When talking to my parents about where they might like to go in either Switzerland, Austria, or Germany, my mom’s immediate answer was Neuschwanstein Castle. So, in 2011, we based a 2 week itinerary on the idea that we would like to spend a week in the Swiss Alps, see a bit of Austria, and add in this castle.
Getting to Neuschwanstein
While it is possible to visit Neuschwanstein via public transportation, it is really much more convenient to have a car. If you want more details, read about our experiences with driving internationally.
To follow our itinerary, we had spent the previous night in Rothenburg, used a couple of hours of our morning to further explore that town, then hopped in our car and drove about 2 hours 15 minutes to Füssen, which is the closest town to Neuschwanstein.
We chose to spend the night in Füssen. Another option, 20 minutes away on the Austrian side of the border, is Reutte, where we stayed in our 2005 trip. We found Reutte to be much smaller and quite sleepy, but also made me feel a bit like we are playing a part on the Sound of Music. Oberammergau is another possibility roughly 40 minutes away, and some folks end up doing bus day-trips from Munich about 2 hours away. All that said, Füssen is probably a good default choice.
On arrival in Füssen, we decided to drive straight to Neuschwanstein Castle, arriving about 1:10pm. Not having reserved online tickets, we went to the ticket office and discovered that the earliest available tickets for a tour were at 4:25pm, but that was somewhat expected. If you didn’t purchase ahead of time and don’t want a long wait, time your itinerary to arrive when they open in the morning, preferably before all the tour buses start arriving.
While we were waiting for our timeslot, we used our time to explore the area. While the Neuschwanstein Castle is the most famous, there are several other castles nearby.
You can see and access the Hohenschwangau Castle from the same parking lot as for Neuschwanstein. And you can even visit both castles, although we usually find one per day is plenty.
If you drive down the road a bit, you can also go to the Linderhof Palace, which is the smallest of the three. In 2018, we decided to return and visit it.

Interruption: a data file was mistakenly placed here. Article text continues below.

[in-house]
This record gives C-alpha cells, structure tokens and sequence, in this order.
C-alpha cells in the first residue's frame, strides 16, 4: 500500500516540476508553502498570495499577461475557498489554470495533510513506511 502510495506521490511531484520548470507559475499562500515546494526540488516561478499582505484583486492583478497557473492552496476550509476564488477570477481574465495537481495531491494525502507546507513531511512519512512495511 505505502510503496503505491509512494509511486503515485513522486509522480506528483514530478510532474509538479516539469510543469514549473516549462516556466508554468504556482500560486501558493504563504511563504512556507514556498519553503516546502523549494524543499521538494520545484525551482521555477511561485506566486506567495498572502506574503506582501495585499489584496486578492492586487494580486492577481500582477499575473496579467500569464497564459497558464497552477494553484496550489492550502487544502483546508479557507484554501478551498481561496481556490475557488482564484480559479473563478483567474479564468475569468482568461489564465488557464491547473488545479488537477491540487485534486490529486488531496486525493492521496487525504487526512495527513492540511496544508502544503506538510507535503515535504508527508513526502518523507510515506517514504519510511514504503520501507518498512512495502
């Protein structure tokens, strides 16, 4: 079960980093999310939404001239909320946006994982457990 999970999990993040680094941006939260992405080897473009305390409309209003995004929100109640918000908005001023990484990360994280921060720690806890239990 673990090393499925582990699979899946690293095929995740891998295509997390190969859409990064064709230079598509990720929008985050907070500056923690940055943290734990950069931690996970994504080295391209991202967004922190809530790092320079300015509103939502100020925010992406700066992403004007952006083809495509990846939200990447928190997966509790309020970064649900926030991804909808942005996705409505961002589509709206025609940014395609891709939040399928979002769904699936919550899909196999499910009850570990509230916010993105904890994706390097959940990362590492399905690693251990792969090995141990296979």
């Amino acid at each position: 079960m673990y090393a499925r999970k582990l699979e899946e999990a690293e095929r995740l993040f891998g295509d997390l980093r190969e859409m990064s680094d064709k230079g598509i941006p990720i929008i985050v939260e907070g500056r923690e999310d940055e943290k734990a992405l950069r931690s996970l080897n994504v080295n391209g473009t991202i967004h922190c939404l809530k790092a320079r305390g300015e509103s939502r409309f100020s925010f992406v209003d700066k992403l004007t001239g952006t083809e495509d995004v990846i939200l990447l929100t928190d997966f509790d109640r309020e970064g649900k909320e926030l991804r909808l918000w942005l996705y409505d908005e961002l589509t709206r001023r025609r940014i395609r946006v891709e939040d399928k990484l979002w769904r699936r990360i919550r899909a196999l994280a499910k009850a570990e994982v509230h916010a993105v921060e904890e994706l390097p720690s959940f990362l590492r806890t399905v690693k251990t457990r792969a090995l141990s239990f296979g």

Lunch by the Lake
Feeling hungry, we decided to order some bratwurst and enjoy a late lunch by the lake.
Getting to the Castle
It was quite pleasant to wander and enjoy the atmosphere. While we could have taken a bus or a horse carriage up the hill to the castle, we had lots of time before our tickets were valid and decided to walk. Besides, Jeremy had taken the carriage up in 2005 and found it to be much less glamorous than you might think. You are stuffed into a cramped wagon with a bunch of other people, then if you end up in the “lucky” front seat like we did, then you will spend the entire ride watching the horse do its business and hope that none of it lands on your leg. Here is a picture from 2005:
And here is another cool, mysterious picture from 2005. Even if the weather isn’t ideal, you can definitely still have fun!
But, we decided to walk. About halfway up, we realized that it was more effort for my parents and the kids than we expected – we had left the stroller in the car to make the castle tour easier, but fortunately there were benches along the way. In retrospect, the bus would have been a better choice.
And ice cream cones. Can’t forget to stop for those once in a while! Sometimes a small bribe is all it take to teach your kids that they really can walk further than they think they can.